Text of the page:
Often, the culprit is transmission capacity. Transmission losses on a line are proportional to the square of the power carried. When a hydroelectric dam is located far from the market it serves, there may simply be insufficient transmission capacity to deliver power at anything more than a steady average rate. Attempting to deliver a full day’s energy quota in only a few hours of peak demand could melt transmission lines not built for that level of power flow.

To serve as a dispatchable resource for handling peak loads, a hydroelectric facility needs robust transmission capacity. It must also have turbines capable of meeting peak power loads much greater than the average load. The latter is not usually a problem; hydro plants tend to be built that way as a matter of course, to accommodate large seasonal variations in river flow. However, one further requirement is less commonly met: water from the power plant must discharge into a lake or secondary reservoir that can buffer the plant’s outflow. Although occasional flooding is now recognized as necessary for the health of riparian ecosystems, it’s not good for the downstream river flow to cycle daily between a trickle and high flood.

When an adequate secondary reservoir does exist (or can be built), it becomes possible to extend the load-following and backup capacity of a hydro facility by adding pumped storage. The peak power from a hydroelectric plant augmented by pumped storage can be many times greater than the average power available from stream flow.

But what's the scope?

The conventional wisdom is that hydroelectric potential in the U.S. has been fully tapped. We can't expect its contribution to power generation to increase. Is that true?

It’s true that nobody wants to see giant dams built on the few remaining stretches of wild rivers we have left. However, with advanced tunneling technology, it may be feasible to expand hydroelectric resources without building any large new dams.

Where power generation is concerned, a dam is nothing more than a way to get water from the reservoir inlet to the power turbine without losing head. A smooth-walled tunnel would serve just as well, as long as it was large enough to allow the water to move relatively slowly. So instead of building a giant dam and flooding hundreds of square miles of river valley, one could have only two small reservoirs, connected by a tunnel. A portion of the river's flow would continue in its natural course, but the larger portion would be diverted through the tunnel for power generation.

As a point of reference for how much this type of project might cost, we can consider a recent tunneling project undertaken by the Metropolitan Water District of Southern California (MWD). The Riverside Badlands Tunnel is a 13 km segment of MWD's Inland Feeder Project. It brings 31 cubic meters of water per second from a state facility near San Bernardino to a reservoir near Hemet. The tunnel, with a finished diameter of 12 feet, cost slightly under $10 million per km. to complete. Tunneling conditions varied considerably over the length of the tunnel. Some sections were very difficult, some were easy. Overall, they were probably fairly representative of what might be encountered in a "typical" tunneling project for hydroelectric power.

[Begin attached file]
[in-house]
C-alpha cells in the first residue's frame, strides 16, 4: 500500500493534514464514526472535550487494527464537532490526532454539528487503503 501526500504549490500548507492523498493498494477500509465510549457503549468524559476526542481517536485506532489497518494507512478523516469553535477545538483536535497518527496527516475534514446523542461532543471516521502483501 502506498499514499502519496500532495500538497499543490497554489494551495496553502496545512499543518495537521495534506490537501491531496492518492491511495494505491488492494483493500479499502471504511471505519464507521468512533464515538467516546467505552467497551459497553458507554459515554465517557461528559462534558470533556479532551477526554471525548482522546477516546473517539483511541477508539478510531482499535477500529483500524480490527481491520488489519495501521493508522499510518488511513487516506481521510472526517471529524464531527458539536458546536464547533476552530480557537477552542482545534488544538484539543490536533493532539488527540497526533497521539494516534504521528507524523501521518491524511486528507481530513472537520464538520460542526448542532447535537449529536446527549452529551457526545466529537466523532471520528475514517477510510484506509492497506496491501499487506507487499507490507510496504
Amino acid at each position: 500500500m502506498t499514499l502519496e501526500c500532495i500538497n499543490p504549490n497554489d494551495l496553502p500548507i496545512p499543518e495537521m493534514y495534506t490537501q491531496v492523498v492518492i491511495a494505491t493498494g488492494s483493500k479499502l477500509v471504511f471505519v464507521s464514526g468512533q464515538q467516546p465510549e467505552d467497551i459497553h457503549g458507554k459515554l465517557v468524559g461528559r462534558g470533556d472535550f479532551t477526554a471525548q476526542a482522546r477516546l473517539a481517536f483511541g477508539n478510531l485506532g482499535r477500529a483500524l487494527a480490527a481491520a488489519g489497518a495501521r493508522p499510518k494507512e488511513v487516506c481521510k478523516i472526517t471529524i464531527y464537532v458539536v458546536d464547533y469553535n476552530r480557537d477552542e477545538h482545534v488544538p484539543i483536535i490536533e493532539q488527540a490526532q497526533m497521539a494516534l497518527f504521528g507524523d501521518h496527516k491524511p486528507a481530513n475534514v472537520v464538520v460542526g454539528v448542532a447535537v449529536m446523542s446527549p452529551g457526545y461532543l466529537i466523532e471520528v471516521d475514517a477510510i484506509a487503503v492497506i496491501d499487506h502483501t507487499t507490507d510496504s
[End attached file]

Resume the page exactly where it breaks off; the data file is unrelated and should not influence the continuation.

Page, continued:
The Riverside Badlands tunnel takes an approximately level course. But had it been for a hydroelectric project linking two reservoirs at different elevations, it's instructive to see what its capital cost per kilowatt would have been.

One cubic meter of water dropping 100 meters in elevation releases just under a megajoule. If the average tunnel grade were 10% (100 meters per kilometer) then 31 cubic meters per second flowing through the tunnel would represent about 30 megawatts per kilometer. At a cost of slightly under $10 million / kilometer, the tunnel's contribution to capital cost, in round numbers, would be $300 per kilowatt. The turbines and generators and other "balance of system" items would up that figure, but it's still in the ballpark for the cost of dispatchable gas-fired generation capacity. It’s well under the $1500 / kilowatt "rule of thumb" for new coal-fired plants.

It's hard to quantify how much potential there may be for reengineering of hydroelectric systems to provide backup for renewable energy. I haven't found any specific studies. If it hasn't already been done, a good preliminary step for a national renewable energy policy would be a detailed engineering survey to identify projects where upgraded transmission, construction of secondary buffer reservoirs, and diversions through tunnels could augment hydroelectric capacity to deal with supply and load variability.

Meanwhile, back on the plains

Augmented hydro is all well and good for markets located near mountains, but what about the large areas of the world that are too far from any mountains for hydroelectric power to be of use?